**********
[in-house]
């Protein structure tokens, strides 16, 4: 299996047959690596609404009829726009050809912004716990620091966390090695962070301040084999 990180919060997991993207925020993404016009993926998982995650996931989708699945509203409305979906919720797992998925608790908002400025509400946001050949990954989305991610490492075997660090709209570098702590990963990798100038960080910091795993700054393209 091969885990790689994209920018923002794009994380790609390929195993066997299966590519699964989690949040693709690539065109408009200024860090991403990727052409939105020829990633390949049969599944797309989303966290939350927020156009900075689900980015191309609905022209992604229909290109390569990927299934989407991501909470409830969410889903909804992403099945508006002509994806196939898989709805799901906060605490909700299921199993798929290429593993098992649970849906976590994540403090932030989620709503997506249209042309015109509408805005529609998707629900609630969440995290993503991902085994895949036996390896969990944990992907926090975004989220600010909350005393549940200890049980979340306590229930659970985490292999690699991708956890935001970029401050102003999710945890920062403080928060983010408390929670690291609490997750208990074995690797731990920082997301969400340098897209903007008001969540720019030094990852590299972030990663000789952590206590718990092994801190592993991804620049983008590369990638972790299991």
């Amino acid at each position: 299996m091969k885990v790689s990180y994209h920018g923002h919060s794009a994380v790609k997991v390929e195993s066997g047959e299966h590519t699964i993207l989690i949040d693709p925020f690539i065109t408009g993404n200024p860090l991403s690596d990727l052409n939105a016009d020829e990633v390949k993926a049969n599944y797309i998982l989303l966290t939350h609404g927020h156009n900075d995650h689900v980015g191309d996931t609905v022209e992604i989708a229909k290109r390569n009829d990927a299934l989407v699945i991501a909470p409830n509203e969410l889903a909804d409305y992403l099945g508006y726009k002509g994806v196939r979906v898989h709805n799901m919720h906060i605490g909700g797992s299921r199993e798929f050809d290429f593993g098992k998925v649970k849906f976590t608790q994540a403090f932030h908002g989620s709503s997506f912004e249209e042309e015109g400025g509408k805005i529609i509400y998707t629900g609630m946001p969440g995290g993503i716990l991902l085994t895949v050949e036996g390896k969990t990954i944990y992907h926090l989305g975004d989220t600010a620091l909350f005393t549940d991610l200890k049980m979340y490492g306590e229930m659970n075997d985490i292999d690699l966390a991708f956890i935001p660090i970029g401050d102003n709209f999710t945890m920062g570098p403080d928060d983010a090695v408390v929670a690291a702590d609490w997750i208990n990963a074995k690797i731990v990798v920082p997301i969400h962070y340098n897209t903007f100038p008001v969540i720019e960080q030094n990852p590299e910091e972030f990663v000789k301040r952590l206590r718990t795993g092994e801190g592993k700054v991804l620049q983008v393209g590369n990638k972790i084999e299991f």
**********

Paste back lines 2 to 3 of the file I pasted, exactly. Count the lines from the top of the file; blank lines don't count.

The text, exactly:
């Protein structure tokens, strides 16, 4: 299996047959690596609404009829726009050809912004716990620091966390090695962070301040084999 990180919060997991993207925020993404016009993926998982995650996931989708699945509203409305979906919720797992998925608790908002400025509400946001050949990954989305991610490492075997660090709209570098702590990963990798100038960080910091795993700054393209 091969885990790689994209920018923002794009994380790609390929195993066997299966590519699964989690949040693709690539065109408009200024860090991403990727052409939105020829990633390949049969599944797309989303966290939350927020156009900075689900980015191309609905022209992604229909290109390569990927299934989407991501909470409830969410889903909804992403099945508006002509994806196939898989709805799901906060605490909700299921199993798929290429593993098992649970849906976590994540403090932030989620709503997506249209042309015109509408805005529609998707629900609630969440995290993503991902085994895949036996390896969990944990992907926090975004989220600010909350005393549940200890049980979340306590229930659970985490292999690699991708956890935001970029401050102003999710945890920062403080928060983010408390929670690291609490997750208990074995690797731990920082997301969400340098897209903007008001969540720019030094990852590299972030990663000789952590206590718990092994801190592993991804620049983008590369990638972790299991």
């Amino acid at each position: 299996m091969k885990v790689s990180y994209h920018g923002h919060s794009a994380v790609k997991v390929e195993s066997g047959e299966h590519t699964i993207l989690i949040d693709p925020f690539i065109t408009g993404n200024p860090l991403s690596d990727l052409n939105a016009d020829e990633v390949k993926a049969n599944y797309i998982l989303l966290t939350h609404g927020h156009n900075d995650h689900v980015g191309d996931t609905v022209e992604i989708a229909k290109r390569n009829d990927a299934l989407v699945i991501a909470p409830n509203e969410l889903a909804d409305y992403l099945g508006y726009k002509g994806v196939r979906v898989h709805n799901m919720h906060i605490g909700g797992s299921r199993e798929f050809d290429f593993g098992k998925v649970k849906f976590t608790q994540a403090f932030h908002g989620s709503s997506f912004e249209e042309e015109g400025g509408k805005i529609i509400y998707t629900g609630m946001p969440g995290g993503i716990l991902l085994t895949v050949e036996g390896k969990t990954i944990y992907h926090l989305g975004d989220t600010a620091l909350f005393t549940d991610l200890k049980m979340y490492g306590e229930m659970n075997d985490i292999d690699l966390a991708f956890i935001p660090i970029g401050d102003n709209f999710t945890m920062g570098p403080d928060d983010a090695v408390v929670a690291a702590d609490w997750i208990n990963a074995k690797i731990v990798v920082p997301i969400h962070y340098n897209t903007f100038p008001v969540i720019e960080q030094n990852p590299e910091e972030f990663v000789k301040r952590l206590r718990t795993g092994e801190g592993k700054v991804l620049q983008v393209g590369n990638k972790i084999e299991f």